No mistake, the literacy block is not about the teacher doing  “stand and deliver” in front of the classroom, but combines whole group reading with small group and individualized instruction. Some students write, or act out stories with puppets, or curl up in the reading nook with a book color-coded so students can pick out ones appropriate for their level.

“Early literacy goes all the way from birth to third grade,” said Diane Castelbuono, the District’s deputy chief of early learning. “How kids learn can be traced back to early language and brain development in their earliest years.” 

That document also undergoes periodic revisions to keep up with the latest research in the science of reading. One is due in time for the next school year.

“I would say in previous iterations, we’ve been probably less focused on phonics and phonemic awareness in the lower grades than we should have been,” said Castelbuono. 

Playing and Learning

While doing that, the District has also worked to maintain a healthy balance between maximizing young children’s most effective means of learning — which is play — with activities involving words and letters that are more structured.

“Playing and learning are not separate, ever,” Castelbuono said. “Kindergarten is all about learning through play.” 

The idea that there is somehow a conflict between children learning their letters and being able to play is misplaced, she said. 

“They are not mutually exclusive things,” she said. “It does make me a little exasperated when we get asked about learning vs. play. They are interrelated. A good kindergarten curriculum will never discount play.”   

Xavier Hernandez, a kindergarten student in O’Brien’s class, on the 100th day of school. Photo by Dale Mezzacappa.

She points out that the modernized classrooms have arts centers, a puppet stage for acting out stories, and a kitchen area. 

There are anxieties, however, that the increasing emphasis on structuring time makes it harder for kindergarten teachers to try out new things and to address the widely varying skill levels in classrooms that can have as many as 30 children. For instance, while writing — and its precursor, drawing — is part of the framework, it can be given short shrift.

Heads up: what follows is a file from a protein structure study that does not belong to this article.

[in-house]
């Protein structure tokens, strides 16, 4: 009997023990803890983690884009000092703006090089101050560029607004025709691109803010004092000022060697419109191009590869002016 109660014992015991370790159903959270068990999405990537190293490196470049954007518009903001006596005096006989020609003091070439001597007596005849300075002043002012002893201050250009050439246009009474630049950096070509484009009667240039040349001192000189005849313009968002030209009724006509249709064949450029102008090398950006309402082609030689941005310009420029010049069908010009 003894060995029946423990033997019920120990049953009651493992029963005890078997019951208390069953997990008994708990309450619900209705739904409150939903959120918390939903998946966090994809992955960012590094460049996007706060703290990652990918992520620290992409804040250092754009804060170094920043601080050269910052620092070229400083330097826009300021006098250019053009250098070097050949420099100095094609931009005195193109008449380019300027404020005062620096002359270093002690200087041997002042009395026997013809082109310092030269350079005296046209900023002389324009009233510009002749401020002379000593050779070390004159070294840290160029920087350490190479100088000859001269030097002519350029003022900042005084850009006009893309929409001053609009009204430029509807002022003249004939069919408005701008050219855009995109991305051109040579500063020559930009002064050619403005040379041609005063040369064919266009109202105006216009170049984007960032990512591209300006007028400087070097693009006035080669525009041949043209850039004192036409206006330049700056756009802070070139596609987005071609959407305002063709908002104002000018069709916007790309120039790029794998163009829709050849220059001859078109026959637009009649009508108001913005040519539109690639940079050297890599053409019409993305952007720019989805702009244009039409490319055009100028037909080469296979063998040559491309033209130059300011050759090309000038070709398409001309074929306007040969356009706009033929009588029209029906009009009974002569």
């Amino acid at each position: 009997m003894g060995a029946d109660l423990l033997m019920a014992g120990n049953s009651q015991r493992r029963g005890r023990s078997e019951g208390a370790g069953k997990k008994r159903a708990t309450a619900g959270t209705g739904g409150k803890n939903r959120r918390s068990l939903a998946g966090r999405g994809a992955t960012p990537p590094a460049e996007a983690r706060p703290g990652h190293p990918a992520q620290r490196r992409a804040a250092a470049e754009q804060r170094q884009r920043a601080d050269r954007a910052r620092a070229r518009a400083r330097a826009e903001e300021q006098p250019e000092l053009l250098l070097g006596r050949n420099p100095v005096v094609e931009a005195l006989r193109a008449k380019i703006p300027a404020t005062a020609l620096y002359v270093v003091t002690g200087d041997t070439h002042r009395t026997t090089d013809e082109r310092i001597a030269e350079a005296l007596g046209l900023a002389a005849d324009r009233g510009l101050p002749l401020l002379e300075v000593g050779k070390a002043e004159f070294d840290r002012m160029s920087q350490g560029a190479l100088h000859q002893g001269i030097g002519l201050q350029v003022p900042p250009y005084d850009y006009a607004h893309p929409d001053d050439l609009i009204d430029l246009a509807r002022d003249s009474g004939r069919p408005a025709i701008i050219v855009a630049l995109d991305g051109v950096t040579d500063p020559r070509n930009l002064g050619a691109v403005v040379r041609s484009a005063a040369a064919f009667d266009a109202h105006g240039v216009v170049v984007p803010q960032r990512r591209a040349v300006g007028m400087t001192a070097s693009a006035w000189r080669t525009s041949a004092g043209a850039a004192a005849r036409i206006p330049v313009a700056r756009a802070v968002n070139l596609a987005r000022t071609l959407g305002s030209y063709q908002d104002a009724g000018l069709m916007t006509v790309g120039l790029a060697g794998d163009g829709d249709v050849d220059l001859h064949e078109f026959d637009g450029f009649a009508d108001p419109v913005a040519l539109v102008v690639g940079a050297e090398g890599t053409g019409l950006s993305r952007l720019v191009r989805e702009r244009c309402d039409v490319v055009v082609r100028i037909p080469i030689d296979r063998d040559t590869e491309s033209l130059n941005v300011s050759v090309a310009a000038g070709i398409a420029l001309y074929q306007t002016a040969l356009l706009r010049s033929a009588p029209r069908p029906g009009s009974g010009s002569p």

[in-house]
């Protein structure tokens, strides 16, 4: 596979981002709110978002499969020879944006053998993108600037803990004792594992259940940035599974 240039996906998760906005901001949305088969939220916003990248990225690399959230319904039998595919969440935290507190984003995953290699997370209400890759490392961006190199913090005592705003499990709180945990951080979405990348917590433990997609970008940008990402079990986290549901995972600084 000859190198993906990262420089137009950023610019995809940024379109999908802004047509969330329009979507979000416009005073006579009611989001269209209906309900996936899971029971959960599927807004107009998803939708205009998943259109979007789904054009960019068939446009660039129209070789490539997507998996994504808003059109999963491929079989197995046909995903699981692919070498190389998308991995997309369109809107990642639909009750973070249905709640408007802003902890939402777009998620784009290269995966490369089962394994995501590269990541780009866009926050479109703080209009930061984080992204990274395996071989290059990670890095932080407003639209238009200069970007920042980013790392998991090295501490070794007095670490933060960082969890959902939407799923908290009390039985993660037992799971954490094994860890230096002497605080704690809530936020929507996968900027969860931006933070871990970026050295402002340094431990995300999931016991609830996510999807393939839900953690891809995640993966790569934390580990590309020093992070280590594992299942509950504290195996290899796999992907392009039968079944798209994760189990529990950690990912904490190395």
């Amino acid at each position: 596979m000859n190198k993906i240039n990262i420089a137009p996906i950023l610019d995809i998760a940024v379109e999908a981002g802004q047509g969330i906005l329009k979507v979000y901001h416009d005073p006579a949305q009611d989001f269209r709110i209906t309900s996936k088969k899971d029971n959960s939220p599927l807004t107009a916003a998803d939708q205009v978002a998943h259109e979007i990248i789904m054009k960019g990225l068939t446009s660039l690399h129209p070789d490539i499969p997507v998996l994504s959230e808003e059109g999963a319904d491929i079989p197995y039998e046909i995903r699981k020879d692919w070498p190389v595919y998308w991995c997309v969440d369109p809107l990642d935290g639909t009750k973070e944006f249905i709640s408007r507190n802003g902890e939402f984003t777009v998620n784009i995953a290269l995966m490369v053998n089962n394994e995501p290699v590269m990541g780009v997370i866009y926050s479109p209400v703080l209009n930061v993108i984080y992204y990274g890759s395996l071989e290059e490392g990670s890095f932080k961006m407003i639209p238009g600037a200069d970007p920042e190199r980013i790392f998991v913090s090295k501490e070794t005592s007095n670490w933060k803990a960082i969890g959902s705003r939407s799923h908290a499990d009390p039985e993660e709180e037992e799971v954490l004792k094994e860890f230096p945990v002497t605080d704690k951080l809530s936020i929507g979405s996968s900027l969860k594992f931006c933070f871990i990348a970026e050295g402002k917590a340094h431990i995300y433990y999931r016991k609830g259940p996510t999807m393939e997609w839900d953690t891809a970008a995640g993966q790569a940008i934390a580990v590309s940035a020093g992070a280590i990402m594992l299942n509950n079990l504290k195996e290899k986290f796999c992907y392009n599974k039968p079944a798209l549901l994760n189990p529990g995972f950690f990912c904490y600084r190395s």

O’Brien, for instance, said that “it’s definitely going in the direction of more academic vs. traditional play, like the housekeeping centers used to be. “Personally, I’m a little sad there isn’t as much playing with dolls and in the kitchen.”

She isn’t really complaining, though. “I can incorporate it in other ways. In the reading tent, they can role-play. I’ve learned to adapt, and the kids are enjoying it and benefiting from it. In math and literacy, they are more advanced than they ever were.

“They think everything is play. It hasn’t hurt them.” 

And while adults might want to draw a sharp line between activities that specifically promote reading and writing, for the kids the line is pretty blurry, especially in the hands of a skilled teacher with the latest in equipment and materials, working in a cheerful room.

In the LEGO center, they are learning about characters; they have cards depicting settings, like a farm, on which to arrange their people and animals. “It’s not like the traditional activities that we did, but it’s great, and they are learning so many things,” O’Brien said. 

One of Webster’s other veteran kindergarten teachers, Kayla Gusst, has been doing this for 29 years. The modernization, she said, “is amazing, it gave us so many good things.” She especially praises the extensive professional development for the teachers, offered after school and on some Saturdays, organized by Paula Sahm, educational facilities planner in the Office of Childhood Education.

Gusst said at the trainings, teachers come from “all over the city” to share ideas. “I’ve been thrilled,” she said, especially at the Saturday book club, in which they study the latest literature on reading best practices and discuss classroom issues and strategies. 

The iPads connect to the new smart board, and Gusst can project and underline words and letters for emphasis. Before, she would have students crowd around her iPad; now all the students have access to their own. 

Gusst loves it. “I learned a whole new way of using technology at the Apple store,” she said.